What resources does the UVA School of Medicine Committee on Women offer faculty?
Carol Manning, PhD, Professor of Neurology and Nursing, and Co-Chair, Committee on Women, answers that question and more.
This post is part of a series of interviews with faculty and staff who offer resources to SOM faculty. Stay tuned for more interviews with your colleagues!
Q: Can you tell us about the resources that the Committee on Women offers faculty?
The Committee on Women addresses issues pertaining to women in the School of Medicine. It can be women at all levels, in all kinds of jobs, and, although our focus is on issues of women, our committee is made up not just of women. We invite anybody, including men.
One issue we are working on is mentoring. Men often have a very extensive kind of mentorship experience that they’re not even aware of. Women frequently don’t have that, especially because there are not a lot of women at the top. We look at issues of mentoring, like how mentoring works most effectively, and that mentoring often comes from more than one person.
As part of the Committee on Women, we’ve had mentoring events including a speed mentoring event, which was successful and fun. At the event, we had different stations with mentors and mentees. There were blurbs about each mentor, so that mentees would have some idea about what the mentor expertise might be. After seven minutes, people moved on to the next mentor. It was a way to get a lot of exposure to different people and to network.
Another issue that we’re looking at is that across schools of medicine, women do not rise to the top level at the same rate as men. At UVA, we’re good at hiring women, and we have a lot of – roughly equal – women at the assistant professor level, then fewer at the associate professor level, fewer at the associate professor with tenure level, and then when you get to full professor, UVA really suffers, even relative to other schools of medicine around the country.
The Committee on Women is doing focus groups to look at why women get stuck at the associate professor level and we are trying to see what we can do to help women move to that next stage to become full professors. That’s a place where a lot of the powerful decisions are made.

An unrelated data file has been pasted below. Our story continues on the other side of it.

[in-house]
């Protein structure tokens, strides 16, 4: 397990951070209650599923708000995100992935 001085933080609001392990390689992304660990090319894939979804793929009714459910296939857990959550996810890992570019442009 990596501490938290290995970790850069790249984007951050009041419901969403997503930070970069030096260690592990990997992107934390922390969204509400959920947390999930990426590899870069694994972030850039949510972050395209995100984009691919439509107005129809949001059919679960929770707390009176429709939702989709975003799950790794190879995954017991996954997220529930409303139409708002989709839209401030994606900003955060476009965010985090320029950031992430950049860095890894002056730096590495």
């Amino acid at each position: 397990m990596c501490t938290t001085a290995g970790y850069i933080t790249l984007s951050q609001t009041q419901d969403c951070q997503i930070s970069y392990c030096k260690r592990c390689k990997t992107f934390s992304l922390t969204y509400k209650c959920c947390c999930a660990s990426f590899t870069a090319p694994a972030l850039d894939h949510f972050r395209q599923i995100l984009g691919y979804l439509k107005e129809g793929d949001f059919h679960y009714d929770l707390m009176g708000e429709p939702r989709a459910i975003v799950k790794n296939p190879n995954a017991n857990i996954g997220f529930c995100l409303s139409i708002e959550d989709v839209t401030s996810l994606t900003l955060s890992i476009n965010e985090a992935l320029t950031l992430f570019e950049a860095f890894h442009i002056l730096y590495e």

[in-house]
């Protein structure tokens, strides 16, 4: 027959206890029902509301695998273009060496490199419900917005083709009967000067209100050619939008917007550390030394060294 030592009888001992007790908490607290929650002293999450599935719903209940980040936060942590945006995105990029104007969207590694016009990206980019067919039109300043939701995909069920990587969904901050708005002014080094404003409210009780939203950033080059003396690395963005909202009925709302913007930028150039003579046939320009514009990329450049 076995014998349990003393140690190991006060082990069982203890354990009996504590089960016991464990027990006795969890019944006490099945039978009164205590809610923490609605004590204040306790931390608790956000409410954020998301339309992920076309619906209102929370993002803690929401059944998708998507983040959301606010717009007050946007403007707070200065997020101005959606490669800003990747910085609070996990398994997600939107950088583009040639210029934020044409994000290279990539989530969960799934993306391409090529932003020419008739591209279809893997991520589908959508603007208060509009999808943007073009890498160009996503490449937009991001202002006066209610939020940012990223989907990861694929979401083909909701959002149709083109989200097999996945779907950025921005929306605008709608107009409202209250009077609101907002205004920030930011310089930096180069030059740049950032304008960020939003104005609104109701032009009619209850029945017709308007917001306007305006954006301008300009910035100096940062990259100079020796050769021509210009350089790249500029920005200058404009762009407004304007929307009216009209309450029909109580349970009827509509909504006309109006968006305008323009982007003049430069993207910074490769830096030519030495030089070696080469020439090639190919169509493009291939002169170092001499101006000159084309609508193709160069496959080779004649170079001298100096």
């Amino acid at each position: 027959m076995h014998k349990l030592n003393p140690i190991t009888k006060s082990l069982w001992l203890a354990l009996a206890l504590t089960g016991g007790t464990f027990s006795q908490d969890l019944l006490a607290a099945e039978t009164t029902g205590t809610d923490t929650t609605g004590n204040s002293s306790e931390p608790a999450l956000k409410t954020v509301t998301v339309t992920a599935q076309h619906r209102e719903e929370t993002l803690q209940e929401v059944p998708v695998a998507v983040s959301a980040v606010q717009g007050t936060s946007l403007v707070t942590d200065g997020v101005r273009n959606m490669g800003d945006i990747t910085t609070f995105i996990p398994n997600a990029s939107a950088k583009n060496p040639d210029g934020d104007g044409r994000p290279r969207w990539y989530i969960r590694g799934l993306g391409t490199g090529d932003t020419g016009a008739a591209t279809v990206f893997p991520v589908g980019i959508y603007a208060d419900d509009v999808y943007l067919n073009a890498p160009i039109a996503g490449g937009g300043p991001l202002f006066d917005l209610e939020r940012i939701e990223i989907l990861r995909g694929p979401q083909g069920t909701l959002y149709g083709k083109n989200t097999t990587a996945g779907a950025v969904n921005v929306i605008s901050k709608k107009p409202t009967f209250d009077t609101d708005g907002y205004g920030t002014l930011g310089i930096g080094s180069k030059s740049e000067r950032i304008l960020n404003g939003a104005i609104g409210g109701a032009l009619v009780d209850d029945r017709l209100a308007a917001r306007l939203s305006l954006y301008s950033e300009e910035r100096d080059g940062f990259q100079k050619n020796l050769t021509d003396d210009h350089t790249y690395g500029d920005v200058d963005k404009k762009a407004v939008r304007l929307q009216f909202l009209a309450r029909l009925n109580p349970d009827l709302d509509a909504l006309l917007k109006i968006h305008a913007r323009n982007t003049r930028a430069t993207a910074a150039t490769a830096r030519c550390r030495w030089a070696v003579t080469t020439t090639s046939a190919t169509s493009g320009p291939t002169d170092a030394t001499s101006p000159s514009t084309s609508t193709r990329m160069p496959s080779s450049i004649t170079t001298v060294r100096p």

We have social networking events that happen periodically. We have a steering committee that decides on what the committee focus is going to be, and we invite all interested to become a part of the steering committee. We always present at the new faculty orientations at the beginning of the year, because we want people new to the School of Medicine to know that we’re a resource.
So we have social events, we have events with speakers, and we are researching the factors that are preventing women from advancing as easily and quickly as they can.
Q: If a faculty member wanted to reach out to you, for whatever reason, would it be best to email you?
Linda Duska and I are co-chairs, and they can email either of us or both of us. We are happy to meet with people who have questions or are having any kind of issue. It doesn’t have to be a straight academic issue. Work-life balance is a big issue, and that’s something we have speakers on and are trying to help people with. Women even have questions like, “What’s the best resource for babysitters?” or, “How do you manage the fact that my hours don’t match regular childcare hours?”
We’re always happy when people reach out to us with those kind of questions, as well as general questions about what promotion and tenure look like, how does advancement work for women, or what about the different tracks.
In terms of some of those work-life balance issues, we’re developing links on our Facebook page and on our web page to direct women to other resources, as well, where those things are listed.
It should be clear that the Committee on Women is not just for faculty, but for staff members and anyone else who is part of the School of Medicine community, who has questions or any of the same issues that all of us have.
Q: How long have you been at UVA?
A really long time! I came as a postdoc in the ’80s and started on faculty in 1992.
Q: When you were younger, what did you want to be when you grew up?
Q: What changed?
I started studying architecture, and I realized designing staircases for the rest of my life was absolutely what I did not want to do!
Q: Do you have any children or fur babies at home that you’d like to tell us about?
I am married and have three children, the youngest of whom is in college. I have a dog and a cat. I have always worked full time, with three kids. So I feel like I have a pretty good understanding of what it’s to juggle work-life balance, which is why the Committee on Women feels really important to me.
Q: Do you have a favorite local restaurant or hangout spot here in Charlottesville?
There’s so many I like. My favorite restaurant is probably Mas.